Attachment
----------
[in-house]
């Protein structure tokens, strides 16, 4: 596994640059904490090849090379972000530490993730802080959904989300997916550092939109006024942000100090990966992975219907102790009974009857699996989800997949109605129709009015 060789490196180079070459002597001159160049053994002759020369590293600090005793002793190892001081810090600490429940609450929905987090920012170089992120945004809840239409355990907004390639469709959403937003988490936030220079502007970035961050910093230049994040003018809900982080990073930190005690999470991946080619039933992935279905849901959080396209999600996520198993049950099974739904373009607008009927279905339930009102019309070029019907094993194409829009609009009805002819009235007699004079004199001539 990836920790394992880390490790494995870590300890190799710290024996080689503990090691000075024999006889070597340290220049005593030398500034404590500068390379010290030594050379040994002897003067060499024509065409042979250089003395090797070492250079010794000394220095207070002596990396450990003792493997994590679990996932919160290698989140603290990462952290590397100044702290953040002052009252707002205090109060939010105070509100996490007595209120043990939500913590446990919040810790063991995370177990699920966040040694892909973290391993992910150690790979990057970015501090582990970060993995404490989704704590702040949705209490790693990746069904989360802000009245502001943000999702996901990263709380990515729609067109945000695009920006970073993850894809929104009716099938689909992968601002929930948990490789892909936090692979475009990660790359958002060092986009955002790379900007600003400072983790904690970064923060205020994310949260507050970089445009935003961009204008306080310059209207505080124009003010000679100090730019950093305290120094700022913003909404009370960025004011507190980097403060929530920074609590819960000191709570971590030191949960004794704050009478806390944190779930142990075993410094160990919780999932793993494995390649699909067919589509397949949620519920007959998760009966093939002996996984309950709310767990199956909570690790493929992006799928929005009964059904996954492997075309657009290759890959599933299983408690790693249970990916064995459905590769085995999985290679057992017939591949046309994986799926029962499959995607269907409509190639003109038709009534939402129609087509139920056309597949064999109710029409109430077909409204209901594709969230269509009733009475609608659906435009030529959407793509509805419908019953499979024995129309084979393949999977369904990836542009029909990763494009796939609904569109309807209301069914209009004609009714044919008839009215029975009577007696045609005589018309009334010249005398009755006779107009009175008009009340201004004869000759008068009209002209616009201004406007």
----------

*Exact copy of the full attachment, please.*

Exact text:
[in-house]
């Protein structure tokens, strides 16, 4: 596994640059904490090849090379972000530490993730802080959904989300997916550092939109006024942000100090990966992975219907102790009974009857699996989800997949109605129709009015 060789490196180079070459002597001159160049053994002759020369590293600090005793002793190892001081810090600490429940609450929905987090920012170089992120945004809840239409355990907004390639469709959403937003988490936030220079502007970035961050910093230049994040003018809900982080990073930190005690999470991946080619039933992935279905849901959080396209999600996520198993049950099974739904373009607008009927279905339930009102019309070029019907094993194409829009609009009805002819009235007699004079004199001539 990836920790394992880390490790494995870590300890190799710290024996080689503990090691000075024999006889070597340290220049005593030398500034404590500068390379010290030594050379040994002897003067060499024509065409042979250089003395090797070492250079010794000394220095207070002596990396450990003792493997994590679990996932919160290698989140603290990462952290590397100044702290953040002052009252707002205090109060939010105070509100996490007595209120043990939500913590446990919040810790063991995370177990699920966040040694892909973290391993992910150690790979990057970015501090582990970060993995404490989704704590702040949705209490790693990746069904989360802000009245502001943000999702996901990263709380990515729609067109945000695009920006970073993850894809929104009716099938689909992968601002929930948990490789892909936090692979475009990660790359958002060092986009955002790379900007600003400072983790904690970064923060205020994310949260507050970089445009935003961009204008306080310059209207505080124009003010000679100090730019950093305290120094700022913003909404009370960025004011507190980097403060929530920074609590819960000191709570971590030191949960004794704050009478806390944190779930142990075993410094160990919780999932793993494995390649699909067919589509397949949620519920007959998760009966093939002996996984309950709310767990199956909570690790493929992006799928929005009964059904996954492997075309657009290759890959599933299983408690790693249970990916064995459905590769085995999985290679057992017939591949046309994986799926029962499959995607269907409509190639003109038709009534939402129609087509139920056309597949064999109710029409109430077909409204209901594709969230269509009733009475609608659906435009030529959407793509509805419908019953499979024995129309084979393949999977369904990836542009029909990763494009796939609904569109309807209301069914209009004609009714044919008839009215029975009577007696045609005589018309009334010249005398009755006779107009009175008009009340201004004869000759008068009209002209616009201004406007």